– Devendra won the gold medal in Rajasthan state championships competing with able-bodied athletes. He was instantly recognized and was taken into the National Para-Athletics camp.

– Devendra Jhajharia became the first track and field athlete to win gold for India in Paralympics. He won a gold in the Men’s F46 Javelin Throw event in Athens 2004.

– The 2008 and 2012 edition of Paralympic games did not have the F46 Javelin Throw event and hence Devendra could not participate.

– He bettered his world record mark of 62.15m set in Athens in 2004 with a throw of 63.97m at the Rio Paralympics 2016.

3. Deepa Malik (Paralympic Silver – Women’s F53 Shot Put)

She is the first Indian woman to win a medal at Paralympics. Deepa Malik was 28 years old when a spinal cord tumour paralysed her from the waist down. This did not stop the mother of two to pursue life with ambition. Deepa took to sports to turn her life around and after 17 years of battling disability, she is now the new face of women with disabilities in India.

Deepa Malik

– Deepa suffered from a spinal cord tumour early in her life but miraculously came out of it. However, the same disease came back to haunt her and left her paraplegic even after 31 surgeries and over 150 stitches below her waist.

– Deepa refused to be bogged down by her adversities and decided to fight back. She wanted to be an individual who could take care of herself and hence took to sports.

– She was the first person with paraplegia to ride on the world’s highest and most difficult motor rallies.

– Deepa was a multiple-time national and international para-swimming champion. She switched to Athletics in 2009.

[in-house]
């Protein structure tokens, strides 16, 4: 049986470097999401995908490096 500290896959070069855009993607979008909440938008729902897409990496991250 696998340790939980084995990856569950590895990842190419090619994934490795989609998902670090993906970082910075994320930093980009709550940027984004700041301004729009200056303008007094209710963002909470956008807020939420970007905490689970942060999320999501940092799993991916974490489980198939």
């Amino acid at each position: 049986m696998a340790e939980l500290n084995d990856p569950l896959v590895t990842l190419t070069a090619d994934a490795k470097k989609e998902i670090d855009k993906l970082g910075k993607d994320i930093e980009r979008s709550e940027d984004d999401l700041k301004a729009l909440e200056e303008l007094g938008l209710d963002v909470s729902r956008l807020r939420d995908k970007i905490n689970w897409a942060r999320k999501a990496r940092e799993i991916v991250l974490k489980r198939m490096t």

– She was the oldest athlete to be awarded an Arjuna award. She received the award in 2012 after clinching a medal in the Para Asian games in Incheon.

– Deepa threw a best of 4.61m from her six attempts that clinched her the silver medal in the F53 Women’s Shot put event.

4. Varun Singh Bhati (Bronze Medallist – Men’s T42 High Jump)

After suffering a polio attack which left his left leg deformed, Varun Singh Bhati could not move along with his classmates in school. But that did not deter the young lad who had a will of steel to prove that he was better than others at everything. Varun was exceptional in both studies and sports. His amazing vertical jumps in Basketball were noticed by coaches who trained him to be a high jumper.

Varun Singh Bhati

– Varun Singh Bhati hails from Jamalpur in Uttar Pradesh where his father is a village head and his mother a homemaker.

– Varun competed with many able-bodied athletes throughout his journey as a high jumper.

– He made the cut for the 2012 London Paralympics after emulating the qualification mark of 1.60m. However, he was dropped owing to the availability of only limited slots.

– The 2014 China Open Athletics Championships was the turning point for Varun when he realised that he could comfortably beat top para-athletes from around the world.

– Varun went from strength to strength throughout 2015 and 2016. He won the gold medal at IPC Athletics Asia-Oceanic Championship with a new Asian record of 1.82m.

– Varun seemed set for a better finish after achieving a personal best of 1.86m at the Rio Paralympics before Mariyappan Thangavelu’s massive 1.89m pushed him to bronze.

These Paralympic heroes send out a strong message that the will to achieve and succeed is bigger than any disability in life!

A big salute to the real heroes of India. You did the nation proud!